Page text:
Like many of the essays written by Venezuelan curator and critic Luis Enrique Pérez-Oramas (b. 1960), in this text he addresses several issues pertaining to the aesthetics and the history of international and Venezuelan contemporary art. In this case, the critic additionally includes merited literary criticism on the conceptual Autocurrículum event, as the work is presented in form of a book by the Venezuelan artist of Italian origin Claudio Perna (1938−97), and as it is atypical to the contemporary art within the country.
In this essay, Luis Enrique Pérez-Oramas, after a thorough analysis on the subject, person and or narrator of the book, makes the observation that the names of others (artists, friends and authors) are repeated on every page of the book, producing a “kaleidoscopic multiplication of the subject,” even making “the impossibility of saying ‘I’ being replaced by ‘them.’” In the opinion of the critic, this was done by Perna in his quest to create works leading to communal events with collective images. An example of this was his trip to Venezuela’s Estado Falcón with artist Eugenio Espinoza, where they recorded in photographic work the cross-linked fabric that Espinoza would eventually use on his work Impenetrable (1972).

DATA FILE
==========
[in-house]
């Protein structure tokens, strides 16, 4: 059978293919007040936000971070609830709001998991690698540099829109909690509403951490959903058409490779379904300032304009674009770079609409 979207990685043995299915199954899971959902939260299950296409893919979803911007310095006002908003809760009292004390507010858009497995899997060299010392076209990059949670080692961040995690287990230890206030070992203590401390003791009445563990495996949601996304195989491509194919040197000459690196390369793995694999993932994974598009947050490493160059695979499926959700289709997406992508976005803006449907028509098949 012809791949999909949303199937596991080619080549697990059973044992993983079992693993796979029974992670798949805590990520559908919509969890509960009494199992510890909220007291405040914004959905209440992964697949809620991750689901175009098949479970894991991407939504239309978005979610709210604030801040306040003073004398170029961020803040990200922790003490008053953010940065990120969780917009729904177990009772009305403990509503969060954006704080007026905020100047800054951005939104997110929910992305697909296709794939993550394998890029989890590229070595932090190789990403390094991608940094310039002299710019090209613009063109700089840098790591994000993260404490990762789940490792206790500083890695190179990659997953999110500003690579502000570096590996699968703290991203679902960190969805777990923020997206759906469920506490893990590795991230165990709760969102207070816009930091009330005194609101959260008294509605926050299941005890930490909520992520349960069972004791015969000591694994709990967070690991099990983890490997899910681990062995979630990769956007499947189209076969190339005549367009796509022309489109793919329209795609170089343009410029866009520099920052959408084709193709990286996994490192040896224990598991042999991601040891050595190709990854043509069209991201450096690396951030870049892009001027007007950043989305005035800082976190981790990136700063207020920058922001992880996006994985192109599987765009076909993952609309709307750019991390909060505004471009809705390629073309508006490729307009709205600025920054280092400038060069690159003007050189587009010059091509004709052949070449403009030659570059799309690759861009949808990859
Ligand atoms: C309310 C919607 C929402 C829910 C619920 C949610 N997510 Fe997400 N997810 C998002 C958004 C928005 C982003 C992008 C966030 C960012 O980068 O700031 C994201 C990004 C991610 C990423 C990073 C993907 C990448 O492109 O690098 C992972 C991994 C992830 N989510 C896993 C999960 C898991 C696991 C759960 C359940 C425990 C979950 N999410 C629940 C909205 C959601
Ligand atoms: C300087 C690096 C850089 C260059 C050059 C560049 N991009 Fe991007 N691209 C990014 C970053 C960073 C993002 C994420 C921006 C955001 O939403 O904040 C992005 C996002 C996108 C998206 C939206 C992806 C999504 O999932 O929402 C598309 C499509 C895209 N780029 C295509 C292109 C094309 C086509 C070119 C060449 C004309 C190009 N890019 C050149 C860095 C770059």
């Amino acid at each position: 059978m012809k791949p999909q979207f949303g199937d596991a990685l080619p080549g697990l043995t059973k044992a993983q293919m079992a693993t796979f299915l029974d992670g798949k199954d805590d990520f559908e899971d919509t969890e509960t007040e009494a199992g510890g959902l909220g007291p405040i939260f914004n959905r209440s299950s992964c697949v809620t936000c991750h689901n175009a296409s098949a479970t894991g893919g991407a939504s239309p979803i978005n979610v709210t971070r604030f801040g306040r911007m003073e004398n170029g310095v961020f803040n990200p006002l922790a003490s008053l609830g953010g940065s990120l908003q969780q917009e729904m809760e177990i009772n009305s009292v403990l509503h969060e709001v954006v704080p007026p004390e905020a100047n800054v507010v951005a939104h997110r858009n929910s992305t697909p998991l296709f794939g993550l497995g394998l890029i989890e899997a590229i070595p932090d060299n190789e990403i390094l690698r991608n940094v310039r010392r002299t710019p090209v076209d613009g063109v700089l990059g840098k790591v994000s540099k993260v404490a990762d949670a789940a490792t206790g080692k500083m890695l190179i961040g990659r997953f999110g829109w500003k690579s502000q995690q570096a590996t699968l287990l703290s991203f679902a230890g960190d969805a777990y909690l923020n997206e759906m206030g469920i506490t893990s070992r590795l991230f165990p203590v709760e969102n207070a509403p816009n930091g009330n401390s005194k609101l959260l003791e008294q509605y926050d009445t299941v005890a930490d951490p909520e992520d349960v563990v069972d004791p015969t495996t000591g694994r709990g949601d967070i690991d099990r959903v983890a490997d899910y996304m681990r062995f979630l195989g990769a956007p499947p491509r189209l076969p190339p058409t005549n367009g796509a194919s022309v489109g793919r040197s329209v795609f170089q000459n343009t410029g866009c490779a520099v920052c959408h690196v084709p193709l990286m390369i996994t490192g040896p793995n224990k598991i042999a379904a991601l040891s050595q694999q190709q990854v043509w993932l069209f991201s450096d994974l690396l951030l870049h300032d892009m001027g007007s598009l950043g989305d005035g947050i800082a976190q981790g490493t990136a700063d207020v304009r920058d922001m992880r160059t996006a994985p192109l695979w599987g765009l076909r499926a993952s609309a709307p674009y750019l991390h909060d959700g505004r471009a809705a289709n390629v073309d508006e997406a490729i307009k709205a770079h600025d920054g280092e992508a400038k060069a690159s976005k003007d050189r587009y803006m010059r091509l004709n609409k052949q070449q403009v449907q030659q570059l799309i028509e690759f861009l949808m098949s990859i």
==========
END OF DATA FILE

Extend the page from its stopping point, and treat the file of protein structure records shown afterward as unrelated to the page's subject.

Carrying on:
Of special interest, it is noteworthy to mention Pérez-Oramas’ views on both the autobiographical and biographical genre of the work, in addition to the analysis of images illustrating the book under the concept of “parergia” [margins, a background, or an additional field], and as a “curriculum” in relation to the work of art itself, under the same concept, as Jaques Derrida did. That is, as a part of the work that is “outside of the margins of the work.”
On the other hand, Pérez-Oramas’ essay brings to fore the faithful reproduction of the most important pages of Perna’s Autocurrículum. The work is difficult to locate by researchers since its pages have been seldom reproduced and only three copies, as far as it is known, were published by the artist (pasted in a thesis format). Among said pages are those relating to exhibitions: Once Tipos, shown at the Sala Mendoza between 1972 and 1980; the Festival de video at the Museo de Arte Contemporáneo de Caracas in 1975; Lluvia,a social sculpture of an innkeeper/waiter, a work by Perna; and a dialogue with Diego Barboza under the title of Approch Xerox which, in Pérez-Oramas’ opinion, is about a manifesto on how the Autocurrículum is physically constituted: photocopies.
The essay is also important because of a paragraph dedicated to notions related to “the reticular” in the history of modern and contemporary Venezuelan art, and above all the explanation of the significance of Perna’s “infiltration” of a copy of his work in the library of MoMA, an act that was, in itself, both a conceptual art event and a critique on the institutional legitimation of art.